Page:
Tax

IRS Reporting Under the Affordable Care Act

2016
Author:  Brandon Baum

Brandon Baum

Associate

Tax

1201 Walnut Street, Suite 1700
Kansas City, MO 64106-2246

Kansas City
816.221.6300

Two of the most notable Patient Protection and Affordable Care Act (ACA) health insurance mandate provisions occurred in 2015:  certain individuals to maintain coverage and certain large employers to offer coverage to full-time employees.  To measure compliance with these provisions and assess penalties for noncompliance, the IRS designed Forms 1095 and 1094.  Employers required to furnish these forms during the inaugural 2015 reporting period can likely attest that preparing and completing the initial filing wasn’t easy.  With the 2016 filing period, affected employers should remind themselves of the rules and gear up for filing.

Reporting Requirements

In 2016, reporting requirements remain largely unchanged, i.e., applicable large employers (ALEs) are required to furnish Form 1095-C to applicable employees and file Form 1094-C with the IRS.  Self-insured employers not defined as ALEs will furnish Forms 1095-B to covered employees and file Form 1094-B with the IRS.

Determining ALE Status

For 2016, an employer must determine its status as an ALE by calculating the number of full-time equivalent individuals it employed during 2015. For purposes of this analysis, employees of affiliated group members must be aggregated. For each month during 2015, the employer combines full-time employees (those working 30 hours a week or 130 hours a month) with full-time equivalent employees. At the end of the year, the sums of all 12 months are combined and the result is divided by 12.  If the average number of employees calculated is 50 or more, the employer is an ALE.

2016 Compliance Dates

The IRS originally intended for 2016 forms to be due as outlined in §6055 and §6056 of the Internal Revenue Code. However, following consultation with stakeholders, the IRS determined that a substantial number of employers need additional time to gather and analyze information to prepare Forms 1095-B and 1095-C to be furnished to individuals. Therefore, the IRS released Notice 2016-70, which extends the due date for furnishing Forms 1095-B and 1095-C to individuals by 30 days. While this notice provides relief of the January 31 deadline, no such relief has been issued for the February 28 and March 31 due dates to the IRS. With the complexity of the reporting, employers are still encouraged to furnish 2016 forms as soon as they are able.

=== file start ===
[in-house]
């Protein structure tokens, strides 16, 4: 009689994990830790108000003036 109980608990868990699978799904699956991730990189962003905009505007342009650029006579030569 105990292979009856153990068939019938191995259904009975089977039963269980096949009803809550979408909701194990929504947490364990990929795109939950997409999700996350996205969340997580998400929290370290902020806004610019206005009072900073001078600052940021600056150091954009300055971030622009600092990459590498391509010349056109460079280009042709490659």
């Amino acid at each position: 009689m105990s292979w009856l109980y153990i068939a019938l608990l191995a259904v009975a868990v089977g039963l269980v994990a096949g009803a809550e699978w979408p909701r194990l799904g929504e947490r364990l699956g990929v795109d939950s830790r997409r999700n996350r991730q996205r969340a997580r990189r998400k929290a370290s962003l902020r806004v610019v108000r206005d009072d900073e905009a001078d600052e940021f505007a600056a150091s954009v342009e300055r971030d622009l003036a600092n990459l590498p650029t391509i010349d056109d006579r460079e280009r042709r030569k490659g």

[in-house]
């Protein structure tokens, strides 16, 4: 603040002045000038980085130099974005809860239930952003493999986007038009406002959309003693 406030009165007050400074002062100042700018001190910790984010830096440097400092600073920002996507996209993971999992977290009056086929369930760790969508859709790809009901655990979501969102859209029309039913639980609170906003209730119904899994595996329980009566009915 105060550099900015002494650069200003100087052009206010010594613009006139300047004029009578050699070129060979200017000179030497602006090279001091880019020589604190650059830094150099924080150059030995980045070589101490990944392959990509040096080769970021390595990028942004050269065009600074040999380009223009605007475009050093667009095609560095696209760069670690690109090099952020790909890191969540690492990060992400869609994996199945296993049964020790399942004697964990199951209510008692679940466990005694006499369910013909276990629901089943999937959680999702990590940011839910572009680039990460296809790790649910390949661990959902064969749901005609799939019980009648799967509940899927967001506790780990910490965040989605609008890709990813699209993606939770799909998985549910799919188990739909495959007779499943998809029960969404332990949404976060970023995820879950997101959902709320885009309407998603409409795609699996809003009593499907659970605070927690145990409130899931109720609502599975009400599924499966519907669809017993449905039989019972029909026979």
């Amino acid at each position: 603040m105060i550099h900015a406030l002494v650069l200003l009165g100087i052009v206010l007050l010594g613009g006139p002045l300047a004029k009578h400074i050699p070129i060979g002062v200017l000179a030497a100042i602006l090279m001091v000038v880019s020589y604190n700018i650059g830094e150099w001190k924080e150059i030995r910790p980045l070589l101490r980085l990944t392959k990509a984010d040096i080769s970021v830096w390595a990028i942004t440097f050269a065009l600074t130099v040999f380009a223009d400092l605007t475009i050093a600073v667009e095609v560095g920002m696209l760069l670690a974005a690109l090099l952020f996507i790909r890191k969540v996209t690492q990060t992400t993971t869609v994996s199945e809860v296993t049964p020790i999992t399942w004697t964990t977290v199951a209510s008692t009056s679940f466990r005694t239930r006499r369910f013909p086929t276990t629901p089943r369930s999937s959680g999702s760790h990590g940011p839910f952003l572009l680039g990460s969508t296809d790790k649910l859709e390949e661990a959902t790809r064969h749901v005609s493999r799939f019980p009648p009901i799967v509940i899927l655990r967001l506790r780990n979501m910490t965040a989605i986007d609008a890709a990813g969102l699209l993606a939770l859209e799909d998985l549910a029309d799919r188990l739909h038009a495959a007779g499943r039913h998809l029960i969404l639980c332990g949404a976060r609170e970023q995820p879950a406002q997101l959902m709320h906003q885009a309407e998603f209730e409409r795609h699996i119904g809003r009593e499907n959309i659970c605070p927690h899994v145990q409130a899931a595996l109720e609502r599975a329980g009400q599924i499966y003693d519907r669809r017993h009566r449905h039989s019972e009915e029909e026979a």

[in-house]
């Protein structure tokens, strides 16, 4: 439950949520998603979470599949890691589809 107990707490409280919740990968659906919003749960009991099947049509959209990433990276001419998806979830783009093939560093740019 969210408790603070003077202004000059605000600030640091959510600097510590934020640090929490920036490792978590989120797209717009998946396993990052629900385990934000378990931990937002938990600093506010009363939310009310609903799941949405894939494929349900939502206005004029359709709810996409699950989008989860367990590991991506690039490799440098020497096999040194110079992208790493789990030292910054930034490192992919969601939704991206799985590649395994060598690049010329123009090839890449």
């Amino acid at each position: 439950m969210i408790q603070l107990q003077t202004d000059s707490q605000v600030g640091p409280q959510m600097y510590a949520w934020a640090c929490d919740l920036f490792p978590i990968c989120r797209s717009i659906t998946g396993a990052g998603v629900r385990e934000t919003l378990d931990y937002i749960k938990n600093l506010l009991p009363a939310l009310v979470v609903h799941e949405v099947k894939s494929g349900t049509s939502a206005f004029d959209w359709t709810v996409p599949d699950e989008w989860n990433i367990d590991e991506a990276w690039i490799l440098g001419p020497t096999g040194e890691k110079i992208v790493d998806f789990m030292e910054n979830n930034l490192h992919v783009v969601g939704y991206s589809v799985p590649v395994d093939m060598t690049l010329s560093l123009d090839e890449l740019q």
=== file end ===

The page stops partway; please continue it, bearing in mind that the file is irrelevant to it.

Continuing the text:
Failure to file or late filing of these required forms could subject an employer to significant information reporting penalties.

Social Security Number Solicitation

Missing or incorrect Social Security numbers (SSN), especially for covered dependents, was a common issue during 2015 ACA reporting.  As a result, the IRS issued guidance indicating that employers generally will not be subject to penalties for failure to report a correct SSN if:

  • The initial solicitation is made at an individual’s first enrollment, or if already enrolled, the next open season
  • The second solicitation is made at a reasonable time thereafter
  • And the third solicitation is made by December 31 of the year following the initial solicitation

Employers should document these solicitation requests throughout the year to help reduce the potential risk of penalties.

“Play or Pay” Transition Relief Eliminated

Beginning in 2016, an ALE must offer minimum essential insurance coverage to 95 percent of its full-time employees or face a penalty of $180 times the number of full-time employees subtracted by 30. This penalty is calculated monthly and is triggered if just one full-time employee qualifies for and obtains subsidized Health Insurance Marketplace coverage.

An employer also may face a penalty if it doesn’t offer affordable insurance providing minimum essential value.  This penalty is triggered when one full-time employee qualifies for and receives subsidized Health Insurance Marketplace coverage.  The penalty is $270 per month per full-time employee who receives the subsidized coverage.  In situations where both penalties apply, the penalty is limited to the lesser of the two.

BKD Solution

BKD, LLP will once again provide employers a compliance solution looking to ease their stress in meeting these reporting requirements.  The BKD solution also gives clients the opportunity to closely work with an ACA advisor who will assist in determining appropriate coding for Form 1095-C, full-time employee count, electronic filing through the IRS AIR platform and other processing needs.  BKD clients also will have direct access to our comprehensive reporting guide and information gathering templates designed to help ease your reporting process.

Additional information on ACA compliance is available here.



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